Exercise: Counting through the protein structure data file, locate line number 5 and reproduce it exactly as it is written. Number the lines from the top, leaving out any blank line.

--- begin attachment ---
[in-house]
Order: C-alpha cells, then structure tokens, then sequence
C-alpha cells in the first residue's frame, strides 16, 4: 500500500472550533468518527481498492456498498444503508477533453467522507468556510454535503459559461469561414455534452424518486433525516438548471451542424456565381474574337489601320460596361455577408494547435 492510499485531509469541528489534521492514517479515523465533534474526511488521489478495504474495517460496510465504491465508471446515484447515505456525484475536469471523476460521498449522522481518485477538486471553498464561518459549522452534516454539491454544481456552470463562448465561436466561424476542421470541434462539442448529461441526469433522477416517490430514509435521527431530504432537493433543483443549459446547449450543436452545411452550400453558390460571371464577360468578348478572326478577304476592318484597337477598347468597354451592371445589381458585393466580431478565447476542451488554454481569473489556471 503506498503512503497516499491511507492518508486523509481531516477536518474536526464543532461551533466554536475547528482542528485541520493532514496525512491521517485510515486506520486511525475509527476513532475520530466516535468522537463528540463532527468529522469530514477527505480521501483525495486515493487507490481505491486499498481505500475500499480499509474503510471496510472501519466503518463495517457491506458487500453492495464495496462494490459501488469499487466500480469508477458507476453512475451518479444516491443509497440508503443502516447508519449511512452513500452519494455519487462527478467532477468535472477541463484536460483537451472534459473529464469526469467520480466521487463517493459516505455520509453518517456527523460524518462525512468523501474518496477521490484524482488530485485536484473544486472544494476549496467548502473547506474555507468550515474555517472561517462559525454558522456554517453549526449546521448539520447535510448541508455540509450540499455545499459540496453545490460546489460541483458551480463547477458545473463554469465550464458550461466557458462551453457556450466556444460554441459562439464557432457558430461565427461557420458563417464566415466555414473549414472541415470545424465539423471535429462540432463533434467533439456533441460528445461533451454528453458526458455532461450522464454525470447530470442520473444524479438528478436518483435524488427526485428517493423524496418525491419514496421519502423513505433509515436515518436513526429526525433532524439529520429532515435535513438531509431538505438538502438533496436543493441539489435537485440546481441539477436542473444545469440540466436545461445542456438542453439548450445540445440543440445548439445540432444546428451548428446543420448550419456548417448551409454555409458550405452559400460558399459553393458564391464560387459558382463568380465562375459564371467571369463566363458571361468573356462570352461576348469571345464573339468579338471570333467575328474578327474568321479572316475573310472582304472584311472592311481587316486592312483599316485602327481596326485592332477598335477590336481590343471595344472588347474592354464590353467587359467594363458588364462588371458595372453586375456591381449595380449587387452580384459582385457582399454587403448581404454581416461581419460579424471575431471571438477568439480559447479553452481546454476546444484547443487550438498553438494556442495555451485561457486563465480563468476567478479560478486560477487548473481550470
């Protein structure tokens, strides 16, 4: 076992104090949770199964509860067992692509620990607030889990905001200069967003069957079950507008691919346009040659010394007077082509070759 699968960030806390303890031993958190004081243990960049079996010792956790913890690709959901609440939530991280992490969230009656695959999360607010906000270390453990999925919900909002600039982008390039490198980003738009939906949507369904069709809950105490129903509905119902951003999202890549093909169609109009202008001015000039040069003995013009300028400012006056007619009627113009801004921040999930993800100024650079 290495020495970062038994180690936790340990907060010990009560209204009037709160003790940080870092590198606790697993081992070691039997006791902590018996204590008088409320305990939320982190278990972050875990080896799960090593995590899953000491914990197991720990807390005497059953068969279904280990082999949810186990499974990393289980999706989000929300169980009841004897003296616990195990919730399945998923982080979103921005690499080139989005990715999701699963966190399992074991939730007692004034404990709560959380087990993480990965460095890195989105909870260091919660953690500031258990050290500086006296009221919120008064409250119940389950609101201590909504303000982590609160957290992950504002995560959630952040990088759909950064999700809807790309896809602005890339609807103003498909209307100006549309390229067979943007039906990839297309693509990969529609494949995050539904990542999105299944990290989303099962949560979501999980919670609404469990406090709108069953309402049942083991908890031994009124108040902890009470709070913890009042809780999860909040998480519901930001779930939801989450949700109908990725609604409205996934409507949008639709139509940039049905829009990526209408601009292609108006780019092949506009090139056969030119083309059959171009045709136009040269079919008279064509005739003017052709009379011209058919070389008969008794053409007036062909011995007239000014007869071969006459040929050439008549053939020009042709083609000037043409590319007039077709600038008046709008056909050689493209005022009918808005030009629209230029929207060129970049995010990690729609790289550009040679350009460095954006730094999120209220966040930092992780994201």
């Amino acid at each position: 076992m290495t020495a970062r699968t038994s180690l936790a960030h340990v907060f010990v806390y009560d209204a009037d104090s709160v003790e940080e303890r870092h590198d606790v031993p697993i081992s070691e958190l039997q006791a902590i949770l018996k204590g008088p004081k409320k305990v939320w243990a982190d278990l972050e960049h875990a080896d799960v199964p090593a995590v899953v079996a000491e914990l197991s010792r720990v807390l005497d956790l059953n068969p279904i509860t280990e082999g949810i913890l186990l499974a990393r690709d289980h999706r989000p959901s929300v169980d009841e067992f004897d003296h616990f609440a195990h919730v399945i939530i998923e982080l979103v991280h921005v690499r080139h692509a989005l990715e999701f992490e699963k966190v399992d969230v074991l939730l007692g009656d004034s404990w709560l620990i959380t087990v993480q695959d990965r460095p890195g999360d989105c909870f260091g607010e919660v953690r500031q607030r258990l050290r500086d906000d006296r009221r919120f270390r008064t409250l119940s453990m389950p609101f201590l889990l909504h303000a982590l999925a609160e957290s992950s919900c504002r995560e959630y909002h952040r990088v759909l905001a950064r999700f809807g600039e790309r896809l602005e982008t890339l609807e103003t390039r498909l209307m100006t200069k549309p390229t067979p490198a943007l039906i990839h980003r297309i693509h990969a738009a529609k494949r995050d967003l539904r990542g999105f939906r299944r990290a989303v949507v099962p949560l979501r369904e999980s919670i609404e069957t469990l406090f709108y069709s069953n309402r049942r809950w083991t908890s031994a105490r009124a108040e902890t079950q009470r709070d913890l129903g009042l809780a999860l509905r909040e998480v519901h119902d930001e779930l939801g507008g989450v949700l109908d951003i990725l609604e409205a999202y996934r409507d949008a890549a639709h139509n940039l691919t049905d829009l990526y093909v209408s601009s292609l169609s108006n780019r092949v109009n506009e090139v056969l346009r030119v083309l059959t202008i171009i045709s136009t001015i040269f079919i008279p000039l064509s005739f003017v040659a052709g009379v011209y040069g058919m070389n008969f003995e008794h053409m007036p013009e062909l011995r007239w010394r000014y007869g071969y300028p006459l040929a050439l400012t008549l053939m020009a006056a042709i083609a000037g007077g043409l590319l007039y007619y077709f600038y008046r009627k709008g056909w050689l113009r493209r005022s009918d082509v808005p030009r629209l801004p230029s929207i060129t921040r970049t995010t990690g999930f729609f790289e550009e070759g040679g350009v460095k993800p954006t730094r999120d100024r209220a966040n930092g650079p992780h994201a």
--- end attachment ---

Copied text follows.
């Amino acid at each position: 076992m290495t020495a970062r699968t038994s180690l936790a960030h340990v907060f010990v806390y009560d209204a009037d104090s709160v003790e940080e303890r870092h590198d606790v031993p697993i081992s070691e958190l039997q006791a902590i949770l018996k204590g008088p004081k409320k305990v939320w243990a982190d278990l972050e960049h875990a080896d799960v199964p090593a995590v899953v079996a000491e914990l197991s010792r720990v807390l005497d956790l059953n068969p279904i509860t280990e082999g949810i913890l186990l499974a990393r690709d289980h999706r989000p959901s929300v169980d009841e067992f004897d003296h616990f609440a195990h919730v399945i939530i998923e982080l979103v991280h921005v690499r080139h692509a989005l990715e999701f992490e699963k966190v399992d969230v074991l939730l007692g009656d004034s404990w709560l620990i959380t087990v993480q695959d990965r460095p890195g999360d989105c909870f260091g607010e919660v953690r500031q607030r258990l050290r500086d906000d006296r009221r919120f270390r008064t409250l119940s453990m389950p609101f201590l889990l909504h303000a982590l999925a609160e957290s992950s919900c504002r995560e959630y909002h952040r990088v759909l905001a950064r999700f809807g600039e790309r896809l602005e982008t890339l609807e103003t390039r498909l209307m100006t200069k549309p390229t067979p490198a943007l039906i990839h980003r297309i693509h990969a738009a529609k494949r995050d967003l539904r990542g999105f939906r299944r990290a989303v949507v099962p949560l979501r369904e999980s919670i609404e069957t469990l406090f709108y069709s069953n309402r049942r809950w083991t908890s031994a105490r009124a108040e902890t079950q009470r709070d913890l129903g009042l809780a999860l509905r909040e998480v519901h119902d930001e779930l939801g507008g989450v949700l109908d951003i990725l609604e409205a999202y996934r409507d949008a890549a639709h139509n940039l691919t049905d829009l990526y093909v209408s601009s292609l169609s108006n780019r092949v109009n506009e090139v056969l346009r030119v083309l059959t202008i171009i045709s136009t001015i040269f079919i008279p000039l064509s005739f003017v040659a052709g009379v011209y040069g058919m070389n008969f003995e008794h053409m007036p013009e062909l011995r007239w010394r000014y007869g071969y300028p006459l040929a050439l400012t008549l053939m020009a006056a042709i083609a000037g007077g043409l590319l007039y007619y077709f600038y008046r009627k709008g056909w050689l113009r493209r005022s009918d082509v808005p030009r629209l801004p230029s929207i060129t921040r970049t995010t990690g999930f729609f790289e550009e070759g040679g350009v460095k993800p954006t730094r999120d100024r209220a966040n930092g650079p992780h994201a």